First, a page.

For Sale. Two little words that represent a YEAR of work and worry and stress and more work. I can't believe it's official...our house is for sale! The realtor was here for about an hour, we signed some papers and agreed on a listing price, and then she stuck the sign in our front yard. It was so easy that it was almost anti-climatic. I mean, we've been working and stressing and wondering for an entire year and in one hour everything comes to fruition. It just seems too easy.
We got a rave review from the realtor (and also our neighbors) but we will continue to question the listing price until we start getting calls requesting showings of the house. And if there's not enough interest, we'll just lower the price. The thing about this house is that, if you were to give us a low-ball offer right after a heavy rainstorm, we'd just take it. But on bright, sunny days I look around at all the features of the home and I think that even at full price, this house is a steal. It's hard to stay emotionally uninvolved because we're SO ready to be out of here and to start a new chapter of our lives in a new home. We're listing it below the assessment value in order to generate more interest. We'll know within a couple weeks if it's working.
It rained all day yesterday and most of the night, so TJ was up almost all night long again. (Nothing happened, the sump pump is running perfectly, and the basement is thankfully dry as a bone. I think, more than likely, that will be how it is from now on but we just can't shake our nervousness. That's why we need someone to move in who can just ENJOY this house, having no bad memories here because it really is a beautiful home.) But the rest of the week looks dry and sunny so we're happy about that.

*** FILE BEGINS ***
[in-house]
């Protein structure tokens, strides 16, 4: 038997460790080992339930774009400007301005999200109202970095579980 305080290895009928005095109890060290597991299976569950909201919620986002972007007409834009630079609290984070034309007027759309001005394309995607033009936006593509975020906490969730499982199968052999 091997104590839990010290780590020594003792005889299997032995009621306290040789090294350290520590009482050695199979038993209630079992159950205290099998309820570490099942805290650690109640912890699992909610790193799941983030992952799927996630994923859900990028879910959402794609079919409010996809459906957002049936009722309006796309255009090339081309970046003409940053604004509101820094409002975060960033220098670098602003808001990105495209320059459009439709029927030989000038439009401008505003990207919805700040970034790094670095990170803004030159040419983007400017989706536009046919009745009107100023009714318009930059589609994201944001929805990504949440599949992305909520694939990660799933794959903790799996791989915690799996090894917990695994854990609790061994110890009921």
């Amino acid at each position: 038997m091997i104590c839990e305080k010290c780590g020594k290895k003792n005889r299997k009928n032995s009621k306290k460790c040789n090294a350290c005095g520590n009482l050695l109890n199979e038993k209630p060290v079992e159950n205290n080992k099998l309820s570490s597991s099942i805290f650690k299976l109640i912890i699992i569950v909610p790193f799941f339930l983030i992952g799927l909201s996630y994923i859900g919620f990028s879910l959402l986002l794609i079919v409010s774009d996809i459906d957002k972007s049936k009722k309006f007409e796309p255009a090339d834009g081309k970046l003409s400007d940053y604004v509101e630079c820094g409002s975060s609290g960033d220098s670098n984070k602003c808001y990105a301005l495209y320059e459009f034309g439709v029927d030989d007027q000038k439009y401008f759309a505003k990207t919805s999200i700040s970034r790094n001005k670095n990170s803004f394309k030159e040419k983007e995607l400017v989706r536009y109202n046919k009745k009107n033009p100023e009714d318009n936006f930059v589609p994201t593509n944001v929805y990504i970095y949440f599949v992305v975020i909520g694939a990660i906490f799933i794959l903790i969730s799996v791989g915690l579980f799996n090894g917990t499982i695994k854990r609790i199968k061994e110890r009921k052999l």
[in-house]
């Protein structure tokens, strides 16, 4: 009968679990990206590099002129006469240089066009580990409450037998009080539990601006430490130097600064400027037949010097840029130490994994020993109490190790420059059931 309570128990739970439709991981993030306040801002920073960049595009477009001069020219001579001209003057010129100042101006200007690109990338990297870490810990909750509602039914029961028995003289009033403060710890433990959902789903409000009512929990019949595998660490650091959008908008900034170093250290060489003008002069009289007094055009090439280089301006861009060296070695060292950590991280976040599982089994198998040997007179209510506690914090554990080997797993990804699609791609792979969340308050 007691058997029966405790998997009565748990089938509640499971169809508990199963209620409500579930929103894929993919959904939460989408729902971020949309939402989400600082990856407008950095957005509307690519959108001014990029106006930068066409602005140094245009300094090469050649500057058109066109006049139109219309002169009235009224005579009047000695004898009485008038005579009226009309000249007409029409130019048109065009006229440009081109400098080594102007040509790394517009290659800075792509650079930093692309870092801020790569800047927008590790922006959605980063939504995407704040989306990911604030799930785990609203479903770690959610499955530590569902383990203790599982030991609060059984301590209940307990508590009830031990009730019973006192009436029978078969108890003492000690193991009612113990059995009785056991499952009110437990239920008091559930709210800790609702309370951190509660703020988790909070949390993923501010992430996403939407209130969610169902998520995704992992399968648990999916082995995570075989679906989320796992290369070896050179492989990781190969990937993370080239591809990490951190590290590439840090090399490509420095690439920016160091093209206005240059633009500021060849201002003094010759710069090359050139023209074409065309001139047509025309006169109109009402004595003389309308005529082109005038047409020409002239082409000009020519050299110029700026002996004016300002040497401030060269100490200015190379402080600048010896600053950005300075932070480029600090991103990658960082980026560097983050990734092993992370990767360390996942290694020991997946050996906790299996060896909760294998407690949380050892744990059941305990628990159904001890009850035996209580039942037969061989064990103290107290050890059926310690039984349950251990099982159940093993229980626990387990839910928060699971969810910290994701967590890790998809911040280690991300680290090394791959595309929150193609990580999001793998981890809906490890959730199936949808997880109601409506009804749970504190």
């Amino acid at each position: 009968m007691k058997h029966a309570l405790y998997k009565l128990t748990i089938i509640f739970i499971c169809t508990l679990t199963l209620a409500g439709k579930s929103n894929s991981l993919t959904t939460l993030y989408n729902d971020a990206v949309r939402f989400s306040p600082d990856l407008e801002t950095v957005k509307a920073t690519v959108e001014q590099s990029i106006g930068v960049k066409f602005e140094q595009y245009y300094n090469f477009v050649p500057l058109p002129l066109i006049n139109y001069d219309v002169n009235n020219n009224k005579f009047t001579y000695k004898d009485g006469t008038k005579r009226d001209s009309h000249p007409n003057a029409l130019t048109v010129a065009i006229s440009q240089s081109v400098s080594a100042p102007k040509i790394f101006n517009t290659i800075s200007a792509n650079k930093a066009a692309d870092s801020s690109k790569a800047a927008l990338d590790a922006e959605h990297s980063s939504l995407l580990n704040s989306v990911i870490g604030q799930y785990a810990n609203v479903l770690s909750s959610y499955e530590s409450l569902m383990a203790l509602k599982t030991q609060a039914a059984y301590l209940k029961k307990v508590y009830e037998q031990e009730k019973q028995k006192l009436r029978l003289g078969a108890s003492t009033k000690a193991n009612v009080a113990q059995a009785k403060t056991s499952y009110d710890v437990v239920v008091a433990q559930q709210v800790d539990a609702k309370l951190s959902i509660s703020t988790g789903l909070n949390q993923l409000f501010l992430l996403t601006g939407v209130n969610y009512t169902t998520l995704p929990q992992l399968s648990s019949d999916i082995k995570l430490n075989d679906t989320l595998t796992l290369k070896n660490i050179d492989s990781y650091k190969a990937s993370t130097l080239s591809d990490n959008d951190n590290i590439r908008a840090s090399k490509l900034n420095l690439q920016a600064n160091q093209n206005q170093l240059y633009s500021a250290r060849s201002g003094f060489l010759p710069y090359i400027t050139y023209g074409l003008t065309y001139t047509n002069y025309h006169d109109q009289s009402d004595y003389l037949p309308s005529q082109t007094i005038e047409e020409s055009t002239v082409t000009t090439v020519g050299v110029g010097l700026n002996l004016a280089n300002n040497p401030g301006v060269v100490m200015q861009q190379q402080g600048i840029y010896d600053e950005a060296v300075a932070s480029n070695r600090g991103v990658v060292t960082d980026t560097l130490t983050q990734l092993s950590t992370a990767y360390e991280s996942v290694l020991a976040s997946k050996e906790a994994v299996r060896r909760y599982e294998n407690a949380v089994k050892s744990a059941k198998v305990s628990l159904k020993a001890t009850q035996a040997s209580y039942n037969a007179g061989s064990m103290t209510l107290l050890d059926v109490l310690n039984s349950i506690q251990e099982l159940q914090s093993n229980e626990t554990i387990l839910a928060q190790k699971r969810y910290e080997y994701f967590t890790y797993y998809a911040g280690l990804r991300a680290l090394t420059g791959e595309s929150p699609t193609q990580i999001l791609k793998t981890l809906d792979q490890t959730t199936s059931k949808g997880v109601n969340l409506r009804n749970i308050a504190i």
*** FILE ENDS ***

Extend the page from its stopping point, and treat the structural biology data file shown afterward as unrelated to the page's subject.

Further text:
Whenever I glance out the window and see that white sign in my yard, I feel a swell of pride. It would have been a lot easier to foreclose on this home and walk away, letting it mold and rot. But we continued making our house payments, even when our house was smelling like a sewer and uninhabitable and we were living with TJ's parents. (And believe me, sending that mortgage bill in every month was harder to do than it might sound. We were like, why are we making payments on a ruined house??) And then we just kept sticking it out, one project at a time until the house was gutted, sanitized, rebuilt, inhabitable, and--finally--appealing. We in no way got to this point on our own. It took dozens of volunteers, countless man hours, and more borrowed tools than we can name.
This house was our Everest, and I feel like that sign going up in our front yard was like planting the flag on top of the mountain. The view is a lot better from here.